By Simon Miraudo
June 5, 2014
Those devilish McDonagh boys, always zigging when you think they’ll zag. John Michael McDonagh – brother of Oscar-winning In Bruges director Martin – follows up his dirt-black buddy comedy The Guard with despairing anti-hymn Calvary. It plays out like a parable, or, maybe, some half-remembered joke, with Brendan Gleeson‘s generous Father James learning of a mysterious parishioner’s desire to murder him; not for his sins, per se, but for those of other child-molesting men of the cloth. The mission is spelled out to him in the picture’s first scene, during confession, and James admires it as “a startling opening line.” Even in a piece as dark and sombre as Calvary, the self-referential, anarchic McDonagh’s sincerity remains inscrutable. His uncanny talent as a tightrope-walking filmmaker, however, is as clear as Christ on the cross.
Dread’s long shadow looms over Calvary, with Father James resigned to meeting his supposed murderer on the beach – on a Sunday, no less – as arranged during confession. He is, after all, a man devoted to his duties. As he awaits D-day in this small, coastal Irish town that no longer has any use for him, he continues to visit all the residents and try to offer the suffering some solace. (It’s telling that we never really see Father James being called anywhere; he just is, everywhere.) His eventual spiral into doubt, suspicion, and violence begins with the bleak realisation that pretty much any member of his flock might just be sociopathic, cynical, and hopeless enough to want him dead. Is it worth sticking around simply to keep supporting these potential killers? Well, this is the best compliment he receives, following one particular clearing of a conscience: “I can’t say it’s been much help, but it’s good to get these things out in the open I suppose.”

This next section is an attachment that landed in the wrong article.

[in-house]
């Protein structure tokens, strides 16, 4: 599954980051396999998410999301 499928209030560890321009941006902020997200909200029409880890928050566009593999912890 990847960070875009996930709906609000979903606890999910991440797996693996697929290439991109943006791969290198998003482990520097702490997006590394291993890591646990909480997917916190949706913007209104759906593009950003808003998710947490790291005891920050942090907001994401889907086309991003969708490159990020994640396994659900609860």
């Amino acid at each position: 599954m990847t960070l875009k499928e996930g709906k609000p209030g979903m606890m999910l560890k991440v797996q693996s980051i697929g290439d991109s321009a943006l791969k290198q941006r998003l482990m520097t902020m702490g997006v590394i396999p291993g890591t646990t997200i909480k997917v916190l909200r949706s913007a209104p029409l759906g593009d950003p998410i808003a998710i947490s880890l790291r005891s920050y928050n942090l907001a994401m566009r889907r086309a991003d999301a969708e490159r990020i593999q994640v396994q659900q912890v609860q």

Ireland’s already-startling Catholic decline has been amplified in Calvary, with each citizen entirely dubious of the Church and its representative in James. A number of familiar Irish faces populate the town, including Chris O’Dowd, Aiden Gillen and Dylan Moran. Kelly Reilly recurs, significantly, as Father James’ suicidal daughter, while Brendan’s real-life son, Domhnall Gleeson, also pops up, though he’s given just one scene as an incarcerated cannibal for whom the patient Father James only barely suffers.
But Gleeson’s is the most welcome face of all. This gem of an actor is seemingly only awarded leading man status when John Michael McDonagh is at the helm. Now, with two films under their collective belt, this pairing is proving to be one of cinema’s most essential. Father James is not quite as acidic as The Guard‘s Gerry Boyle and he goes about his many private and public shamings with dignity and only-mild frustration. Making him wait for his own personal crucifixion – to die for the sins of others – is a big ask. For Gleeson as well; to have him stand-in as Jesus, in a tale that suggests maybe the Romans had a point. It takes a performer of his stature to pull it off. I could add that he’s fantastic here, but you knew that long before you read this review.
McDonagh’s dance with tone and topic is a perilous one. At any moment Calvary – which fuses righteous condemnation of organised religion with goofy vignettes of village life – could be undone by histrionics, nihilism, misjudged stings of humour or its characters’ frequent meta commentary. (“How’s that for a third act revelation?”) And yet, Calvary positively glides to its finale, coasting on Larry Smith’s dreamy cinematography and Gleeson’s calming demeanour. Still, McDonagh keeps finding ways to sneak in snort-funny lines of dialogue. “I think she’s bipolar, or lactose intolerant. One of the two.” Give thanks. This movie has almost too many rewards.
Calvary plays the Sydney Film Festival June 5 and 6.